- Because things can go wrong at anytime and anyplace, carry an emergency kit in your car that should include: basic hand tools, reflective warning triangles, flashlight with extra batteries, flares and jumper cables.
- You could be traveling to far off foreign shores or to the next town, but it is always a good idea to learn more about the tourist attractions that you intend to visit as well as the local customs and traditions.
- Book your hotel rooms in advance and check for client reviews online, so you know what to expect.
- Carry an ID card along when traveling locally and make sure you have two copies of your passport with you if going abroad.
- Right before you leave, take a family picture using your cell phone. This way you will have current photographs of all family members.
While on the road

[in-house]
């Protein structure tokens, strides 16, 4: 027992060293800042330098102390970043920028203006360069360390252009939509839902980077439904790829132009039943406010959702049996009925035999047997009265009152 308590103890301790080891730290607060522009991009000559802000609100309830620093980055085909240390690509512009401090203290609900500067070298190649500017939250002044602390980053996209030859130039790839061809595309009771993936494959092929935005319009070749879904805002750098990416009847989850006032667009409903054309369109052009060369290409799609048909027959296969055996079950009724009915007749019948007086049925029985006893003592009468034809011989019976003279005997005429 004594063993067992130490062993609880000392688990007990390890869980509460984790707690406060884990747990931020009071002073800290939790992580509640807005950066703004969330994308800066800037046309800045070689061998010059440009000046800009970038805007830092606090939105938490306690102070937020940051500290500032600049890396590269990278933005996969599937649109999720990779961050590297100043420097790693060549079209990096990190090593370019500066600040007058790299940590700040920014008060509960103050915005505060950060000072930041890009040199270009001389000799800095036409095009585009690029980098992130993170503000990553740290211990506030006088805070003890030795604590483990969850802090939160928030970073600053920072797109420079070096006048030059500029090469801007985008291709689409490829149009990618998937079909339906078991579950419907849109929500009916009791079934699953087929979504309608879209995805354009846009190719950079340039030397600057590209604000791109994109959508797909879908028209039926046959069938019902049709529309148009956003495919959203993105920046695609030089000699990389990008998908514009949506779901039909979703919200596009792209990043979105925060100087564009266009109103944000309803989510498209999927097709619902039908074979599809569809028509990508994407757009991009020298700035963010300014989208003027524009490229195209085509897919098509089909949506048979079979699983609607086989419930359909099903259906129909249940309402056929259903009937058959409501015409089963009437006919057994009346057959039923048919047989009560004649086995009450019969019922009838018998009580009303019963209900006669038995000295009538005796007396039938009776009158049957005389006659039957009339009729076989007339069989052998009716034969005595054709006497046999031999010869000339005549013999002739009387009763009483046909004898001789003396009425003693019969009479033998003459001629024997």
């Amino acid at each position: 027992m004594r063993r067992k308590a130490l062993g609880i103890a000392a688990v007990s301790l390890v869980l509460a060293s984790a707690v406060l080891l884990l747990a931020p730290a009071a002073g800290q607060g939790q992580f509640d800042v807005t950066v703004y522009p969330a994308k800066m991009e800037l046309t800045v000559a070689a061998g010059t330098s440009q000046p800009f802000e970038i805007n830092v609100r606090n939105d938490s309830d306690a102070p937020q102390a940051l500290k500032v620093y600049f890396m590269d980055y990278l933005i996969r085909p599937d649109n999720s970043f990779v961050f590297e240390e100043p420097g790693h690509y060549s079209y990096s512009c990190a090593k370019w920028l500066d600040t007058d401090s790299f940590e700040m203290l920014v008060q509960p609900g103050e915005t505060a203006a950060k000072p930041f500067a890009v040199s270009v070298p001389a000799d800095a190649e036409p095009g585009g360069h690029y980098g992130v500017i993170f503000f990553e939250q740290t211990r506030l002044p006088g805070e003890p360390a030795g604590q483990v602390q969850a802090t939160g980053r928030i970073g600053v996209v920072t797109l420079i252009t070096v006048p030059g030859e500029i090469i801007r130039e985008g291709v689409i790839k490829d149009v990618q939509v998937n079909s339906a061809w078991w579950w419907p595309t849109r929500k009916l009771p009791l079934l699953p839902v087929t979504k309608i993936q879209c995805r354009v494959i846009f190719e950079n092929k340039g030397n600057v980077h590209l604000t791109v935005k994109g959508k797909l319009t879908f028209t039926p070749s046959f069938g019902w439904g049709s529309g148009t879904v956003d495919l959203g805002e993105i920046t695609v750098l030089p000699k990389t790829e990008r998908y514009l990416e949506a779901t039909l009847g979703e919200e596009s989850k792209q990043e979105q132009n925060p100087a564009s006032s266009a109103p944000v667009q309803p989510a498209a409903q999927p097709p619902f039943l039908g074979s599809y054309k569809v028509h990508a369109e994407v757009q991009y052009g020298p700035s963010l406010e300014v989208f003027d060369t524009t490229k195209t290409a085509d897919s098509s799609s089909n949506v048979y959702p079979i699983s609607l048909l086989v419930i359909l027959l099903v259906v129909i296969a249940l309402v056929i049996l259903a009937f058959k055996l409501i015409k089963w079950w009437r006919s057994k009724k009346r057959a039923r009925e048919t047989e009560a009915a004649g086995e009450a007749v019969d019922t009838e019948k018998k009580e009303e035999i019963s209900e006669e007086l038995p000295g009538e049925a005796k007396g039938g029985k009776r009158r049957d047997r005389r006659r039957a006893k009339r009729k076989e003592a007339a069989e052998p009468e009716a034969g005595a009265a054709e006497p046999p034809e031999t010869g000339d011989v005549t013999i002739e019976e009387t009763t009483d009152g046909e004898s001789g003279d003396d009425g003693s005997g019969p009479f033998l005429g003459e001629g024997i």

- Take roads that will help you to keep your speed constant and bypass high traffic areas.
- The best time to start your trip is early morning when traffic is light.
- Keep your valuables locked safely in the trunk.
- When parking after dark, choose well-lit areas.
- Make sure everybody has buckled up before you get on the road.
- Kids can be many times more distracting than cell phones. Keep them entertained with video games, books and DVD players, so the driver can concentrate on the road.
- Children under 12 are the safest when traveling in the back seat.
- Take plenty of breaks and give yourself and your passengers a chance to stretch.